League of Academic Women v. Regents of Univ. of Cal., 343 F. Supp. 636 (N.D. Cal. 1972)

US District Court for the Northern District of California - 343 F. Supp. 636 (N.D. Cal. 1972)
May 26, 1972

343 F. Supp. 636 (1972)

LEAGUE OF ACADEMIC WOMEN et al., Plaintiffs,

No. C-72-265.

United States District Court, N. D. California.

May 26, 1972.

*637 Robert L. Gnaizda, Jo Ann Chandler, Public Advocates, Inc., San Francisco, Cal., for plaintiffs.

Thomas J. Cunningham, John E. Landon, Milton H. Gordon, Norman I. Lustig, John F. Lundberg, Berkeley, Cal., for defendants.


RENFREW, District Judge.


The complaint in this action seeks declaratory and injunctive relief against the defendants to prevent them from continuing to discriminate in hiring and employment at the Berkeley campus of the University of California and in the office of the President of the University at University Hall (these two units hereinafter referred to as the "Berkeley complex") on the basis of sex against the named individual plaintiffs and all other women in their respective classes. The complaint also seeks equitable redress for past discriminatory acts of the defendants.

The plaintiffs in this action are the League of Academic Women, twelve individual named plaintiffs, and the class of women which they seek to represent. Named plaintiff League of Academic Women, is a common-law association of women employees and women students at the Berkeley complex. Of the twelve individual named plaintiffs, three are members of the academic staff at the Berkeley complex, one is a former academic employee there, five are currently employed on the nonacademic staff, and three are presently enrolled as graduate students and are potential employees of the University. The class which these named plaintiffs seek to represent is composed of all women presently employed, or employed at some time during the past five years, at the Berkeley complex, and all women qualified for such employment. Named as defendants in this action are the Regents of the University of California, a corporation charged with the administration of the University of California as a public trust (Cal.Constitution, Art. IX, section 9); each individual Regent in his official capacity; Albert Bowker, Chancellor for the Berkeley Division of the University of California, sued individually and in his official capacity; and Charles Hitch, President of the University of California, sued individually and in his official capacity.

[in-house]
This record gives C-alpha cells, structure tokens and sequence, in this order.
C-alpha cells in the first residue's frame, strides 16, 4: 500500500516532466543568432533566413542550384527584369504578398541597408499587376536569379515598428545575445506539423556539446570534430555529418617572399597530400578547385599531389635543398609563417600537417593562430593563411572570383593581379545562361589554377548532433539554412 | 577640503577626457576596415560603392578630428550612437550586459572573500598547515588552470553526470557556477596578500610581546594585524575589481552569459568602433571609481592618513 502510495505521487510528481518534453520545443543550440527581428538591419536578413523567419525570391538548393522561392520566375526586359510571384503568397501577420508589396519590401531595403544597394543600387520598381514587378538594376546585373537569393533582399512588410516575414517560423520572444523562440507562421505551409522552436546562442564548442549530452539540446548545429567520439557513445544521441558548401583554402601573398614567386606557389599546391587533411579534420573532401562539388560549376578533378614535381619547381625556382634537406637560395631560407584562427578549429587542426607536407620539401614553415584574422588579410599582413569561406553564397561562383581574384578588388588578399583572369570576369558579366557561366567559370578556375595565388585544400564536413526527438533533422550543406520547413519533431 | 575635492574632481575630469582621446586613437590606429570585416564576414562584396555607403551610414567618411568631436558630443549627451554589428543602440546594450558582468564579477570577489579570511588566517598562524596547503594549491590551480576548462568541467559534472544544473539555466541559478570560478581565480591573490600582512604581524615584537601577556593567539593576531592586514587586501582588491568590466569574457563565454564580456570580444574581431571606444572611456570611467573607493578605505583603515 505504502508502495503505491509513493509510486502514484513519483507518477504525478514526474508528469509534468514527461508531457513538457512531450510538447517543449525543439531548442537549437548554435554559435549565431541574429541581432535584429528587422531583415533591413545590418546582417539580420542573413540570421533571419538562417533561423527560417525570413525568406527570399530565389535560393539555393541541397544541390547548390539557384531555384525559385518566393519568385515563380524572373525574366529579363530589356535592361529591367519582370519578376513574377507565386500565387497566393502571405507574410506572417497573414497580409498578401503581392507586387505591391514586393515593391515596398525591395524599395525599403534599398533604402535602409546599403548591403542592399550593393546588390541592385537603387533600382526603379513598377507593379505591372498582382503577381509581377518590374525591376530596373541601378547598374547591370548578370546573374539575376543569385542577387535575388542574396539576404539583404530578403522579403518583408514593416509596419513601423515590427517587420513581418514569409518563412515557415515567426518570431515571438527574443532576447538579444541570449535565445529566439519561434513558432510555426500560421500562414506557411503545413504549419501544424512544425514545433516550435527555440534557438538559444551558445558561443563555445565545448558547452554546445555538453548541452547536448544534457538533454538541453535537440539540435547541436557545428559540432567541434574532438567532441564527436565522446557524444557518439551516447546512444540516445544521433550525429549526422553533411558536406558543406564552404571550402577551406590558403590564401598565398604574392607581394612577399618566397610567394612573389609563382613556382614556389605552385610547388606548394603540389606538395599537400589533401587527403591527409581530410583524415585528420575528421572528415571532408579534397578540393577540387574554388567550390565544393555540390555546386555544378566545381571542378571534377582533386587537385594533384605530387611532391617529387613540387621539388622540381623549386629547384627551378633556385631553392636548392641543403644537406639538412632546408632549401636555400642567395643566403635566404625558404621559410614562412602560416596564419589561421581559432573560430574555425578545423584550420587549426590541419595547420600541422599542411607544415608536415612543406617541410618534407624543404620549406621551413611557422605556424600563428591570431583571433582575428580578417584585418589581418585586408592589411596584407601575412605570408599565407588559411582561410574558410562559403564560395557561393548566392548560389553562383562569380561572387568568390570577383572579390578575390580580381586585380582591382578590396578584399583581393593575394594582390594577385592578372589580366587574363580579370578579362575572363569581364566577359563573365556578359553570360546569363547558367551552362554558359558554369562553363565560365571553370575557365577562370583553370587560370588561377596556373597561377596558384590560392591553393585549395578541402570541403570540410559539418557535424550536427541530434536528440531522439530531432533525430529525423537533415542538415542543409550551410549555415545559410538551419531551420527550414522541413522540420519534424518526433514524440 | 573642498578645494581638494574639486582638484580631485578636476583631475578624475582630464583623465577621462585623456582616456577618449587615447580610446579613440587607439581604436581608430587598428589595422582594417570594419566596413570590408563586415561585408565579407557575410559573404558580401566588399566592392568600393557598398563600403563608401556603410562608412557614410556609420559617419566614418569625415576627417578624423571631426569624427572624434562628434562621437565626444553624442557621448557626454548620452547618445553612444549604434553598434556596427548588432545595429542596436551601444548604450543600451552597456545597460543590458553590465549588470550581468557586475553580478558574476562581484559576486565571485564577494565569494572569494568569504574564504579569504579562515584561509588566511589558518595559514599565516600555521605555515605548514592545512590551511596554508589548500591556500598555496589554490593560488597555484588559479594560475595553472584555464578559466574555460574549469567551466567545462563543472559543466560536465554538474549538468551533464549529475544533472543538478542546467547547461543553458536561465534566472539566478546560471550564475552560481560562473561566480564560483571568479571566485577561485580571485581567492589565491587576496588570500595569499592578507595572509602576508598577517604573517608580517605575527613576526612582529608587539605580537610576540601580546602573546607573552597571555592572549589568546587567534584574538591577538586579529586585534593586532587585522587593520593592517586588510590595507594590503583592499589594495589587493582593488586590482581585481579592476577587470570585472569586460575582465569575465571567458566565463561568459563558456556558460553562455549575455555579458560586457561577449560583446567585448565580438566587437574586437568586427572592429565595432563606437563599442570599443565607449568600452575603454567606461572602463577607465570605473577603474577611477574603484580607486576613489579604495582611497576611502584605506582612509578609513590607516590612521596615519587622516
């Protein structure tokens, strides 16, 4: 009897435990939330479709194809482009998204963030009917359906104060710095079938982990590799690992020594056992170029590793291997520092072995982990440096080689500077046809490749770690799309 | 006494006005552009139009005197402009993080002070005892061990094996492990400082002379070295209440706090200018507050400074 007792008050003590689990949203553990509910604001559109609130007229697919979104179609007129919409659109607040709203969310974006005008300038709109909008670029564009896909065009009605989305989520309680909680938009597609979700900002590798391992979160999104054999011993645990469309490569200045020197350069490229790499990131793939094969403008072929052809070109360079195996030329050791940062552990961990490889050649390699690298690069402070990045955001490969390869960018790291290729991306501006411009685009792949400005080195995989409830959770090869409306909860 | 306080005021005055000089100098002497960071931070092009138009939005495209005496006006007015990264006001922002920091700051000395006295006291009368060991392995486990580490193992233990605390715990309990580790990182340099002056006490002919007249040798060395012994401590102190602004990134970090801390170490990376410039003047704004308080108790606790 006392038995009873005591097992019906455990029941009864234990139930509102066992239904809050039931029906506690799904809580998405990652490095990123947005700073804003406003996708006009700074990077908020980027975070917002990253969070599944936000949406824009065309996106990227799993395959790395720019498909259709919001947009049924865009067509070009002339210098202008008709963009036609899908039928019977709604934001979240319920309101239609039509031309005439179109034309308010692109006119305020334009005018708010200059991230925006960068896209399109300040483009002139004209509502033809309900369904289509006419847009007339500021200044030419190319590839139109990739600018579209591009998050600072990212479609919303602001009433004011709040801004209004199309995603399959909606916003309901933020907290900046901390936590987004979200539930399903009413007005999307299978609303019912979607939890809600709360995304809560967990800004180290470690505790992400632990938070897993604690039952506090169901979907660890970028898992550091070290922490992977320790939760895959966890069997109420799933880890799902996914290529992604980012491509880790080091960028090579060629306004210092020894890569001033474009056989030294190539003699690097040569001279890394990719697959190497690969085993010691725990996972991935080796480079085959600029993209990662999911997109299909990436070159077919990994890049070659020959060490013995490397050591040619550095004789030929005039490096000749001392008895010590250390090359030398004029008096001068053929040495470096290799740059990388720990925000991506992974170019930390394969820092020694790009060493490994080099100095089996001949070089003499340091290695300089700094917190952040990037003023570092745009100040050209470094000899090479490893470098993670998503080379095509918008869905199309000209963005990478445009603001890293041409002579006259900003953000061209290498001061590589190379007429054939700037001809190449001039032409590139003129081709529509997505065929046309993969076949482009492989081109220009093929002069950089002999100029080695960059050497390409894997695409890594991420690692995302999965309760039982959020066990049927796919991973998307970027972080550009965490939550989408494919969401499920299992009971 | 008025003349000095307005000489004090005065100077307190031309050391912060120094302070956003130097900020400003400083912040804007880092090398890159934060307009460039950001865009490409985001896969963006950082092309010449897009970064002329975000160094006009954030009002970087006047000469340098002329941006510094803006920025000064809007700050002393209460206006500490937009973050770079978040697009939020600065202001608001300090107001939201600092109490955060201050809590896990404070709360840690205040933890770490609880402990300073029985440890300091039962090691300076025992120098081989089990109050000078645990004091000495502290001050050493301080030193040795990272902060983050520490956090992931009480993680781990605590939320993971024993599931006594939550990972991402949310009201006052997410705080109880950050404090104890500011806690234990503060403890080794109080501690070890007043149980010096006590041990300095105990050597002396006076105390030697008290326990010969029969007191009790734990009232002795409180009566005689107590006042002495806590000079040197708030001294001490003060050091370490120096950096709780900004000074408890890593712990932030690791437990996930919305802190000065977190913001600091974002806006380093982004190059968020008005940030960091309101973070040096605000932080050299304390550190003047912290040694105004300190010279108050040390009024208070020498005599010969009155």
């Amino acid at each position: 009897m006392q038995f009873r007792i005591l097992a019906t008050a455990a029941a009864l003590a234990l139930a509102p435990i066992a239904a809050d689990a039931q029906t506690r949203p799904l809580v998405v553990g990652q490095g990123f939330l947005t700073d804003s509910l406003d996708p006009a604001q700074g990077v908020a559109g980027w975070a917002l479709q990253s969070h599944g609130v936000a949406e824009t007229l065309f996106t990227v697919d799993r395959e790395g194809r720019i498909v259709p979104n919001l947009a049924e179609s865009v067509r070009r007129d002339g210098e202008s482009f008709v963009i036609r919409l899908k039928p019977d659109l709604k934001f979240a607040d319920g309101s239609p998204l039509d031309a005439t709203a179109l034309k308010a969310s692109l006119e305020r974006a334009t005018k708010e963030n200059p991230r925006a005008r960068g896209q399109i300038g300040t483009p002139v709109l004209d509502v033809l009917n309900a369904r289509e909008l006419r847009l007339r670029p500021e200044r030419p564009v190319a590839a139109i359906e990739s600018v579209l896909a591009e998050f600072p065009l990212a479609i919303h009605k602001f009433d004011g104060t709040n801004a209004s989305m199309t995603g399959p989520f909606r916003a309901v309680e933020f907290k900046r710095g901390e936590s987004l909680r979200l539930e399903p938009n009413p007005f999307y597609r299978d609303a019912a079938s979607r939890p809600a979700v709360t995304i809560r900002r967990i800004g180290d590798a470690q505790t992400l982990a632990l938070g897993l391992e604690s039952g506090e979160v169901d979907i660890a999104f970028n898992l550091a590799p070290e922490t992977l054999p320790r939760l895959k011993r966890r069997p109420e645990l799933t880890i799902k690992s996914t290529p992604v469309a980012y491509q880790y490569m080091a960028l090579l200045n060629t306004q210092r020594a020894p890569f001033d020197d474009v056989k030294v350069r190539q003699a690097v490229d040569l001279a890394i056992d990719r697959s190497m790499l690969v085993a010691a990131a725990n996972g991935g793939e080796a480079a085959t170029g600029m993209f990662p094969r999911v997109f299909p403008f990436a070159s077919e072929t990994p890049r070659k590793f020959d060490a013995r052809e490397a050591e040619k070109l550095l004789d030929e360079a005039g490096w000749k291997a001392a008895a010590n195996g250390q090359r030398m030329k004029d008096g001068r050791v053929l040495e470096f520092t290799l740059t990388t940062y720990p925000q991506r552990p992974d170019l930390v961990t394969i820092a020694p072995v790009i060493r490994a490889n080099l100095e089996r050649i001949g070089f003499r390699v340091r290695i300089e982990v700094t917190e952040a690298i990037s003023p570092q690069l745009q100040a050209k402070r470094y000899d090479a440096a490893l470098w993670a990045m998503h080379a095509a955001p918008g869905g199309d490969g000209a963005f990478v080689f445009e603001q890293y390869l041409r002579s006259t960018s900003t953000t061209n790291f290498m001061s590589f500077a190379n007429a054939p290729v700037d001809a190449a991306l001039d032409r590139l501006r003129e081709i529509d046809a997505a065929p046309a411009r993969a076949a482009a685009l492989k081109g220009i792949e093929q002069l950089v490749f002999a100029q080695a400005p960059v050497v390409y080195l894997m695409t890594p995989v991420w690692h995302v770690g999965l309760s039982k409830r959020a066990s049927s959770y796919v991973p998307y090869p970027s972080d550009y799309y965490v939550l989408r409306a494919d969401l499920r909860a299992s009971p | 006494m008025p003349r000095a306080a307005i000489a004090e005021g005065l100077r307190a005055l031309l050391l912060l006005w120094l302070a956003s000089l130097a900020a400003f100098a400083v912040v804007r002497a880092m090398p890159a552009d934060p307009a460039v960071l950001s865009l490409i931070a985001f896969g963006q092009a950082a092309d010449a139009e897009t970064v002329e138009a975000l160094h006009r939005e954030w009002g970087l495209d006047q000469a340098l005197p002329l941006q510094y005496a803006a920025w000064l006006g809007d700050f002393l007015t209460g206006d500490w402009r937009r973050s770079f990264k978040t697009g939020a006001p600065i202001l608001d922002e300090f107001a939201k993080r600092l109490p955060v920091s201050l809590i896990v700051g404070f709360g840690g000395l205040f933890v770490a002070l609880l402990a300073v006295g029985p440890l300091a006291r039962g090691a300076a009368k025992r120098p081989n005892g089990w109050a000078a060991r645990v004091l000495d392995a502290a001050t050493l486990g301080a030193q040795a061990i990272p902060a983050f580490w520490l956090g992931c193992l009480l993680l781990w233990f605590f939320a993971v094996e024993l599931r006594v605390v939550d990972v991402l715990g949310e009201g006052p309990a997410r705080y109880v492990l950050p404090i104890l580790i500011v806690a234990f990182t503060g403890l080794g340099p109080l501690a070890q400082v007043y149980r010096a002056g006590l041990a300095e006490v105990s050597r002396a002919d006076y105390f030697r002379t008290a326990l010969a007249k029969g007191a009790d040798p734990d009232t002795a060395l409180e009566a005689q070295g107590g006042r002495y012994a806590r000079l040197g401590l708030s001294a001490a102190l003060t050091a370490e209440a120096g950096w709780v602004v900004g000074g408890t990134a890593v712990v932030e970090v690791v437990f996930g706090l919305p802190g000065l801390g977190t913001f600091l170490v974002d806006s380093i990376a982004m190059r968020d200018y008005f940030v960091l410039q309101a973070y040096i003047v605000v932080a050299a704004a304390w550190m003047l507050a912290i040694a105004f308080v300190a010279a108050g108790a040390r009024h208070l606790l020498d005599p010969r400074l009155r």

Plaintiffs attempt to invoke the jurisdiction of this Court to secure the protection and redress the deprivation of rights secured by 42 U.S.C. § 1981, 42 U.S.C. § 1983, the 14th Amendment to the United States Constitution, and sections 1 and 11 of Article I and section 18 of Article XX of the California Constitution. The jurisdiction of this action is predicated upon 28 U.S.C. §§ 1331 and 1343 and 28 U.S.C. §§ 2201 and 2202. The matter is now before this Court on defendants' motion to dismiss the complaint for failure to state a claim *638 upon which relief can be granted and for lack of jurisdiction.[1]


The first cause of action alleged in the complaint is that the policies and practices of defendants deny to plaintiffs and to the class they represent an equal right to make and enforce employment contracts as is enjoyed by white male citizens. Plaintiffs contend that these acts constitute a violation of 42 U.S.C. § 1981.[2] It is well established that section 1981 applies to employment discrimination, and defendants do not dispute this principle. Jones v. Mayer, 392 U.S. 409, 88 S. Ct. 2186, 20 L. Ed. 2d 1189 (1968); Waters v. Wisconsin Steel Works of Int'l. Harvester Co., 427 F.2d 476 (7 Cir. 1970); Sanders v. Dobbs Houses, Inc., 431 F.2d 1097 (5 Cir. 1970). However, defendants do dispute the applicability of section 1981 to this case on the grounds that the section applies solely to racial discrimination, and is therefore unavailable to support plaintiffs' charges of sex-based discrimination. Plaintiffs would urge that section 1981 has a much broader scope than racial discrimination, and should be read by this Court to apply to their allegations of sex discrimination in the present case.

As authority for their limited reading of section 1981, defendants rely principally on Georgia v. Rachel, 384 U.S. 780, 86 S. Ct. 1783, 16 L. Ed. 2d 925 (1966). There, in a discussion of the legislative history of the Civil Rights Act of 1866, Mr. Justice Stewart stated:

"The legislative history of the 1866 Act clearly indicates that Congress intended to protect a limited category of rights, specifically defined in terms of racial equality. As originally proposed in the Senate, § 1 of the bill that became the 1866 Act did not contain the phrase `as is enjoyed by white citizens'. That phrase was later added in committee in the House, apparently to emphasize the racial character of the rights being protected" (384 U.S. at 791, 86 S.Ct. at 1789).

Plaintiffs' attempt to distinguish Rachel as "irrelevant" in that the Court there discussed only section 1 of the Civil Rights Act of 1866 and did not mention section 1981. Plaintiffs do concede that section 1981 is derived in part from section 1 of the Civil Rights Act of 1866. However, plaintiffs argue that section 16 of the 1870 re-enactment of the Civil Rights Act produced a substantial change in the scope of section 1 of the 1866 Act which is now embodied in section 1981. The change referred to is the difference in the language of section 1 of the 1866 Act, which refers to "all persons born in the United States and not subject to any foreign power," and of section 1981, which reads "All persons within the jurisdiction of the United States * * *." From this change in language, plaintiffs conclude that the protection of the statute was extended to persons other than blacks. Plaintiffs further reason that the expansion to include "all persons" means that the statute must be read to allow women a cause of action for deprivation of their rights due to sex discrimination.